Obenshain v. Dunbar

In just a handful of days Republicans across the state will gather in Harrisonburg, my hometown, for their state convention. There they will be voting for a new committeewoman. The two choices for this position are Suzanne Obenshain and Cynthia Dunbar. Having had the opportunity to get to know both women, I’d like to offer a few thoughts.

The Obenshains in Richmond in late 2012
The Obenshains in Richmond in late 2012

I’ve known Suzanne Obenshain for well over a decade. While I was growing up in Harrisonburg we both attended the same church and were both quite active in local Republican Party politics. She’s a person whose opinion I’ve valued. For example, when in 2013 I started to consider running for local office in the 2014 elections, speaking to Suzanne Obenshain was of prime importance. To highlight some of my activism, I was a bus captain for the Obenshain for Attorney General campaign at the 2013 Virginia Republican convention and later the campaign asked me to serve as her chauffeur, though I only ended up driving her once and it was just around Harrisonburg.

My last meaningful conversation with Suzanne Obenshain was a little over two years ago. However, as I’ve written in previous pieces, after about 19 years of activism I was kicked out of the Harrisonburg GOP in February 2014. Given that I had been a loyal supporter and volunteer for the Obenshains since Senator Obenshain first declared his intent to run for office in late 2002 or early 2003, the first person I called looking for assistance with this matter was Suzanne Obenshain. In the moment I needed her help the most she refused to provide aid. During the call she asked me if I knew what a “good Republican” was. I explained that I thought it was someone who held fast to principle and advocated the values found in the Virginia Republican Creed. Instead, Ms. Obenshain explained that being a good Republican had nothing to do with ideology, but instead a good Republican was a person who supported all the Republican candidates. I was shocked when I heard these words, but perhaps I shouldn’t have been.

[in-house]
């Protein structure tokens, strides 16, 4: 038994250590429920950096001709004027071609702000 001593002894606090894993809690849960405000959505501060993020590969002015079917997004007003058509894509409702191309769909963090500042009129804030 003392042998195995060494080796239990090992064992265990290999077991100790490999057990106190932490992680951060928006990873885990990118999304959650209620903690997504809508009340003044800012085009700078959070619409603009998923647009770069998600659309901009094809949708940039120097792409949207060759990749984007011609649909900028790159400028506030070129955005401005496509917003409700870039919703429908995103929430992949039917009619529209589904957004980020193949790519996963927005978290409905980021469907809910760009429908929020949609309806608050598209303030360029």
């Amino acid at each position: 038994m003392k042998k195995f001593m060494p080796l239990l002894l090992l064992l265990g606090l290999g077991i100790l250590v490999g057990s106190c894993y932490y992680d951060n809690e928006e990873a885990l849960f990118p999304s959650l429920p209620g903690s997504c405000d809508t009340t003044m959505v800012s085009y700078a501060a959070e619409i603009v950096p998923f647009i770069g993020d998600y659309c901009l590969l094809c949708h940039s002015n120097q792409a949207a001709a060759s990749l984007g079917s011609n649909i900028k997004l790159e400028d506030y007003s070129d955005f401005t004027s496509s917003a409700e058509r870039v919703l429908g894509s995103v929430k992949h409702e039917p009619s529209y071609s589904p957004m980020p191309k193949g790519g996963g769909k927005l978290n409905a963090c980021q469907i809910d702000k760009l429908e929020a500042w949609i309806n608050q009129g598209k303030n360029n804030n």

After all, after the 2012 Republican National Convention, which screwed over the Ron Paul delegates, I presented a resolution to the local Harrisonburg GOP from the Virginia Republican Liberty Caucus that condemned both John Boehner and Reince Priebus for their role in this matter. However, it was Suzanne Obenshain herself who scuttled any attempt to either discuss it or bring it to a vote.

Also, during the 2012 Harrisonburg City Council elections, much to my disappointment I discovered that one of the Republican candidates promoted a lot of big government policies, more so than even the Democratic candidates. Given this realization, there was no way I could bring myself to either support or vote for this person. After the election, when all three Republican candidates went down in defeat, I spoke with Suzanne Obenshain, as she was the person who recruited our local candidates. I asked why the local GOP would nominate a person who couldn’t be called a conservative by any stretch of the imagination. She responded by telling me that no one else wanted to run. However, wouldn’t it have been better to have one fewer nominee than running a full slate if that meant rallying behind someone who was antithetical to our principles? Does being a Republican actually mean anything?

Getting back to 2014, although no longer a member of my local committee, I still requested to attend the state convention. Both the chairman and Ms. Obenshain told me that I could go as a voting delegate. However, I was dismayed to discover that the call for the convention included a strict loyalty oath to the party and her candidates, declaring that all delegates from Harrisonburg would support all of the Republican candidates that year. Neither knowing who they were nor whether or not they would uphold the principles of the RPV Creed I felt could not honorably sign such a document. I asked who decided to include this oath in the call, which was considerably more stringent than other local calls, such as the one from Waynesboro, and was told that it was Suzanne Obenshain who did so.